2.2 Suggested research topics of interest
The overall theme for this Special Issue is management of process Innovation within the broad family of process industries in the perspective of digitalization and sustainability. Interesting empirical insights or theoretical and conceptual contributions are invited. Possible research topics include, but are certainly not limited to, the following lines of inquiry:
- Process Innovation strategy design and portfolio balancing of process innovation projects of different degrees of newness in a process-industrial context.
- Designing structural organizational frameworks for product and process innovation from the viewpoint of digitalization, sustainability, and sectoral convergencies.
- Reconfiguring a company process innovation work process for non-assembled products from the perspective of digitalization and sustainability.
- Methodologies and best practices as supportive instruments for an enhanced process innovation work process.
- Success factors and key performance indicators for enhanced future process innovation performance.
- Revisiting the “S-curve” concept and process innovation road-mapping methodology for strategic process innovation.
- Project management and project compression mechanisms for complex collaborative strategic long-term process innovation projects.
- Exploring new or improved innovation management capabilities and knowledge areas in response to process-industrial digitalization and sustainability challenges.
- Fostering a sustainable company innovation culture in “production-oriented” process-industrial operational environments.
- Open production as “wall-to-wall” raw material supplier integration and equipment supplier integration in company production process systems.
- The search for effective coordination mechanisms and collaborative models for customer and end-user interactions in complex process-industrial supply/value chains in view of future sectoral convergencies.
- Managing process innovation in the perspective of physical exchange of raw materials, by-products, energy, and water; industry symbiosis.
- Managing intra- and inter-firm collaboration and technology transfer as supporting mechanisms in digitalization and sectoral convergences.
- Application development in the adaptation of B2B customers’ production processes to supplied new or improved products.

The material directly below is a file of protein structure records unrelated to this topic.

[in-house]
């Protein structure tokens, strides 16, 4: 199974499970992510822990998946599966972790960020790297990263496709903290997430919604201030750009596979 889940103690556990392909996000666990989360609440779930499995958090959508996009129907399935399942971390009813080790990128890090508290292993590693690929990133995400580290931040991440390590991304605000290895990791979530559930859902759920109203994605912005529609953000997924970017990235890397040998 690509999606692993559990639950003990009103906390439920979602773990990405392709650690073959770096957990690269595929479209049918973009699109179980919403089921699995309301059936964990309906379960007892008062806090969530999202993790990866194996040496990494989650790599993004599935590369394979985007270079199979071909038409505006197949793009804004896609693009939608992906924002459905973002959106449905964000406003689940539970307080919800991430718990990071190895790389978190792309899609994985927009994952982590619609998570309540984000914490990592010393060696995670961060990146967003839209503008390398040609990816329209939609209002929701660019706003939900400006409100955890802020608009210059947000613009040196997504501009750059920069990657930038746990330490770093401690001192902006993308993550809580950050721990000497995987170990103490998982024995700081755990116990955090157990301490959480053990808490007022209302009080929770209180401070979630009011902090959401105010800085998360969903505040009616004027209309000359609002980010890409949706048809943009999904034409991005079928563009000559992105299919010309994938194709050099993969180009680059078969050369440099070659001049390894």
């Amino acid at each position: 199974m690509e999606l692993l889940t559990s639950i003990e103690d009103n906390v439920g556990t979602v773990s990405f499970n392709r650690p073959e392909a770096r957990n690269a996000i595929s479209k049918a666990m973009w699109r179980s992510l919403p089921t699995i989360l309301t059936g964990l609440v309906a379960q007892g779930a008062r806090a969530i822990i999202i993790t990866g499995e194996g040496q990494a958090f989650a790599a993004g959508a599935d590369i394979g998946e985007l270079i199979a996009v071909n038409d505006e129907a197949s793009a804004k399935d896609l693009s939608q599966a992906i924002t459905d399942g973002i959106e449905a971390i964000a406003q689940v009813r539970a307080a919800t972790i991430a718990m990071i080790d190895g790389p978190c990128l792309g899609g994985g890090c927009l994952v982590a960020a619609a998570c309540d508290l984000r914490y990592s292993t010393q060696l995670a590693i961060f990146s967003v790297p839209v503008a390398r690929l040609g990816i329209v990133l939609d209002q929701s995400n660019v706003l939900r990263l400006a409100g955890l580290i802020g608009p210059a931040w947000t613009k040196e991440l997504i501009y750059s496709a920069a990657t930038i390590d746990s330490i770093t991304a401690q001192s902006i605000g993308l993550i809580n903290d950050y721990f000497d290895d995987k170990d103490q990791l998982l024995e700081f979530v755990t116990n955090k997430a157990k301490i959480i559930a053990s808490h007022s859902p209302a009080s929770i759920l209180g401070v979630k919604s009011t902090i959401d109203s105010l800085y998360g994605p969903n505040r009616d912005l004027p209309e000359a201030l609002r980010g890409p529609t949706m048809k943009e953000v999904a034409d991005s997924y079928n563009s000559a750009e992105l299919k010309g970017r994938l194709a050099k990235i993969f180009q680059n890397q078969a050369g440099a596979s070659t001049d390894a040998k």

3 Submission process & important dates
3.1 Direct manuscript submission to the Journal of Business Chemistry
Prospective authors are welcome to contact the guest editors to discuss initial ideas for papers for this Special Issue (SI) and related questions about submissions. Full papers must be submitted to the Journal of Business Chemistry no later than September 30, 2023. Papers will be subject to the JoBC double-blind peer-review process. A guide for authors, sample copies and other relevant information for submitting papers are available at http://www.businesschemistry.org. The timeline for the SI is as follows:
- Deadline for full paper submission: September 30, 2023.
- Deadline for resubmission of all revised papers after guest editors’ comments: December 31, 2023.
- Notification to authors of papers selected for the SI and start of the peer review process: January 31, 2024.
- Expected time of publication: Fall 2024.
3.2 Manuscript submissions, also intended for workshop presentations
The 5th advanced (invitational) “International Workshop on Innovation and Production Management in the Process Industries” will be hosted at KTH, Royal Institute of Technology, Stockholm, Sweden, 11–12 October 2023. As part of the paper development process for this Special Issue in the Journal of Business Chemistry, prospective authors are also welcomed to attend this workshop and to develop an early abstract of their paper. Please see https://www.kth.se/ipm2023 for further information. Workshop participation is not a prerequisite for SI authors and will not influence the selection of SI papers for full peer review. The timeline for such submissions is as follows:
- Deadline for submission of abstracts for workshop participation: April 30, 2023.
- Notification of acceptance for workshop participation: May 15, 2023.
- Workshop registration: May 31, 2023.
- Full paper or working paper submission: September 30, 2023.
- Workshop: 11-12 October 2023.